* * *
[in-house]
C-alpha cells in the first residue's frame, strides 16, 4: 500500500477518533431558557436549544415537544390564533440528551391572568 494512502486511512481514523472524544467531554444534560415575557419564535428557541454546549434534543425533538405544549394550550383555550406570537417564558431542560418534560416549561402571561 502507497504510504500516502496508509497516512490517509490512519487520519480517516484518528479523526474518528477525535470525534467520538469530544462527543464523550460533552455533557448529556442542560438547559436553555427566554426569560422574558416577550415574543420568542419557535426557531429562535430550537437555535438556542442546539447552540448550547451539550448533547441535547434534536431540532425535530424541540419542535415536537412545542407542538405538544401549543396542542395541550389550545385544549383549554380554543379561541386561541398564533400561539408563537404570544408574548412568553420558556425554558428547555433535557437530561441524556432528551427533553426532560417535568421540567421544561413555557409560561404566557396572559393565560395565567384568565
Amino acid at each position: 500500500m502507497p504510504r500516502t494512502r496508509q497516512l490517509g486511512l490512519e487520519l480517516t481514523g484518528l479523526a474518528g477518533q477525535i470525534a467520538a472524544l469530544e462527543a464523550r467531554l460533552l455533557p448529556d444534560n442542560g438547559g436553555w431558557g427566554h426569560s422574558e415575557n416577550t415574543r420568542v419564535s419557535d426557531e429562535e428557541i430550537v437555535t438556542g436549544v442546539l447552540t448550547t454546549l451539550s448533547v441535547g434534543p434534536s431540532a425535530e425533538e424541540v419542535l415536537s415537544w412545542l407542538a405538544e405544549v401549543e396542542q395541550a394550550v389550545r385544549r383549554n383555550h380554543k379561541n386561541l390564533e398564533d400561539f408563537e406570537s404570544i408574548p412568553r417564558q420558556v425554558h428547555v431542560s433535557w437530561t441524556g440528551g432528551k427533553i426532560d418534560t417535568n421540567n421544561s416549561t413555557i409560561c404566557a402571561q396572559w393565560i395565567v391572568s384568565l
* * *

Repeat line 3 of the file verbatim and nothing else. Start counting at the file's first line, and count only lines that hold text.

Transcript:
Amino acid at each position: 500500500m502507497p504510504r500516502t494512502r496508509q497516512l490517509g486511512l490512519e487520519l480517516t481514523g484518528l479523526a474518528g477518533q477525535i470525534a467520538a472524544l469530544e462527543a464523550r467531554l460533552l455533557p448529556d444534560n442542560g438547559g436553555w431558557g427566554h426569560s422574558e415575557n416577550t415574543r420568542v419564535s419557535d426557531e429562535e428557541i430550537v437555535t438556542g436549544v442546539l447552540t448550547t454546549l451539550s448533547v441535547g434534543p434534536s431540532a425535530e425533538e424541540v419542535l415536537s415537544w412545542l407542538a405538544e405544549v401549543e396542542q395541550a394550550v389550545r385544549r383549554n383555550h380554543k379561541n386561541l390564533e398564533d400561539f408563537e406570537s404570544i408574548p412568553r417564558q420558556v425554558h428547555v431542560s433535557w437530561t441524556g440528551g432528551k427533553i426532560d418534560t417535568n421540567n421544561s416549561t413555557i409560561c404566557a402571561q396572559w393565560i395565567v391572568s384568565l